1. Living Alone Is The New Norm

Gail Albert Halaban

The extraordinary rise of solitary living is the biggest social change that we've neglected to identify, let alone examine.

Consider that in 1950, a mere 4 million Americans lived alone, and they made up only 9% of households. Back then, going solo was most common in the open, sprawling Western states--Alaska, Montana and Nevada--that attracted migrant workingmen, and it was usually a short-lived stage on the road to a more conventional domestic life.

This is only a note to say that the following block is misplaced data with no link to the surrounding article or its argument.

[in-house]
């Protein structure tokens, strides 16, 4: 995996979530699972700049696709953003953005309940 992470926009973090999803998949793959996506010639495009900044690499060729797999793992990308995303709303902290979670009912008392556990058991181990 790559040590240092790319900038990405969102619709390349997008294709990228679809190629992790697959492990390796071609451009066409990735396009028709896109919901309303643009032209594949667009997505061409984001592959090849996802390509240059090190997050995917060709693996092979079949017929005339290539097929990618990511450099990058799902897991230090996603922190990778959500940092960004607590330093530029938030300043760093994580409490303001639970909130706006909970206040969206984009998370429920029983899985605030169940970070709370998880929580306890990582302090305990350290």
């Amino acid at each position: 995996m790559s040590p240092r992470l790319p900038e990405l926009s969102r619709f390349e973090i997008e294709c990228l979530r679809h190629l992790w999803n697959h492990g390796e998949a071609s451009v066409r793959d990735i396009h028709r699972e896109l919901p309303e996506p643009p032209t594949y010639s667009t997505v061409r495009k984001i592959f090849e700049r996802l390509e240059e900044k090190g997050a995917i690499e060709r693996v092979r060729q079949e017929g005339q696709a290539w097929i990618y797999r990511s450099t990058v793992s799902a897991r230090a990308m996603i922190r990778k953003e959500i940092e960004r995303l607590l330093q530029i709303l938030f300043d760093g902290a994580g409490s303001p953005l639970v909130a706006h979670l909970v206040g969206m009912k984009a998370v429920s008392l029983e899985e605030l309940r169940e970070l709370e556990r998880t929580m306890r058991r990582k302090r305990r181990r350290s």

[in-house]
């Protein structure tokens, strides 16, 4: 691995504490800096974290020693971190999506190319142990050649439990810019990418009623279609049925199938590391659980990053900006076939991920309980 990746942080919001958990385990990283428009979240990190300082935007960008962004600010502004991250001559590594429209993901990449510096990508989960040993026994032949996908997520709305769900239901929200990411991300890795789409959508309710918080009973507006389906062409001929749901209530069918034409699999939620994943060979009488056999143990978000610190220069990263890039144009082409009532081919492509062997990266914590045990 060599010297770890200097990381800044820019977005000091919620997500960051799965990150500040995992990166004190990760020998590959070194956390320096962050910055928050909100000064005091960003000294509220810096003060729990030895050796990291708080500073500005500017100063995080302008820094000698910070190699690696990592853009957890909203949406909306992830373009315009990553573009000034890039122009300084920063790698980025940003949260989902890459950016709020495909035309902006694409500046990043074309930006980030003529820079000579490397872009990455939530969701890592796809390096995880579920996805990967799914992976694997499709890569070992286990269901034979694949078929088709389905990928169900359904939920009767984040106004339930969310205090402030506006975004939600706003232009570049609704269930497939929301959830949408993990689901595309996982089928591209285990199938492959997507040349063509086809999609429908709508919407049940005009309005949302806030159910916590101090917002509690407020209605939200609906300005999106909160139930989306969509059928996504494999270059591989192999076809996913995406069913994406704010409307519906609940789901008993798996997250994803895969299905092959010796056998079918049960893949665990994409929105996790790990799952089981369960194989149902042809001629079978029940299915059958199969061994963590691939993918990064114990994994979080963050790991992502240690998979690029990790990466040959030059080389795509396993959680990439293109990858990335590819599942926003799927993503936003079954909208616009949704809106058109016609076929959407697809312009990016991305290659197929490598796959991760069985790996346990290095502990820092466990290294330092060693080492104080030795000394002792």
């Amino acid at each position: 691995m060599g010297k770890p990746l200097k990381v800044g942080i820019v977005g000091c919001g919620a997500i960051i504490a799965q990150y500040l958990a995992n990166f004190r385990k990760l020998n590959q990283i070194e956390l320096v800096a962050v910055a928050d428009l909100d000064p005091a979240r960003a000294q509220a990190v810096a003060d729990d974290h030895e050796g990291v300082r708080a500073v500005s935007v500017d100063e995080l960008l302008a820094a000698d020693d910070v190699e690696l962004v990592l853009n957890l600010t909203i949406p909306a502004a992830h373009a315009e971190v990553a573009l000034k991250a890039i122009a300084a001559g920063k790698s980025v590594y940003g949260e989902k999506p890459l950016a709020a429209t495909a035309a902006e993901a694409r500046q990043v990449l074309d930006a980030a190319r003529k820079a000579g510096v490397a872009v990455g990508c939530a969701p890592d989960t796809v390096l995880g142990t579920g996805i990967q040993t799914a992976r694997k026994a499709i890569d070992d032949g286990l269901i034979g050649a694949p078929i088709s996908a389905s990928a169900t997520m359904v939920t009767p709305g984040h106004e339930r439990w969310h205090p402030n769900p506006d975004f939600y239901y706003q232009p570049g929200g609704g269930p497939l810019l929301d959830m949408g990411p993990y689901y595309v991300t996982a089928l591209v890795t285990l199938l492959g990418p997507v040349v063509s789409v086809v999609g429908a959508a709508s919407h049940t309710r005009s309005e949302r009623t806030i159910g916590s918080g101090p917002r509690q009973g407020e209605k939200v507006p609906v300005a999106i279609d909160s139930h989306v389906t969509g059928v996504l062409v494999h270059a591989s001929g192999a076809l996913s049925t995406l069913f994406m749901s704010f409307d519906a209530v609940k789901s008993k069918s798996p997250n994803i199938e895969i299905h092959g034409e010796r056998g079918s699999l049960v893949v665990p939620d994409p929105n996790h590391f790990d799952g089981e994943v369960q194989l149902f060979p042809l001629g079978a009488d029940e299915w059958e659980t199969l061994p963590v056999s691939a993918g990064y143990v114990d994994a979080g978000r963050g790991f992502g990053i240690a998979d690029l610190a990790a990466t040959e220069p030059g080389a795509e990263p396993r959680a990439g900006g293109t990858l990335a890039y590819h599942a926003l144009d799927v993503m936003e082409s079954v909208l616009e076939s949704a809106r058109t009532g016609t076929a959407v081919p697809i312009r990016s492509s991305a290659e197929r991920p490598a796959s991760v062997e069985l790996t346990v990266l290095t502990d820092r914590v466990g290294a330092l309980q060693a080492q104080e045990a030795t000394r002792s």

Not anymore. According to 2011 census data, people who live alone--nearly 33 million Americans--make up 28% of all U.S. households, which means they are now tied with childless...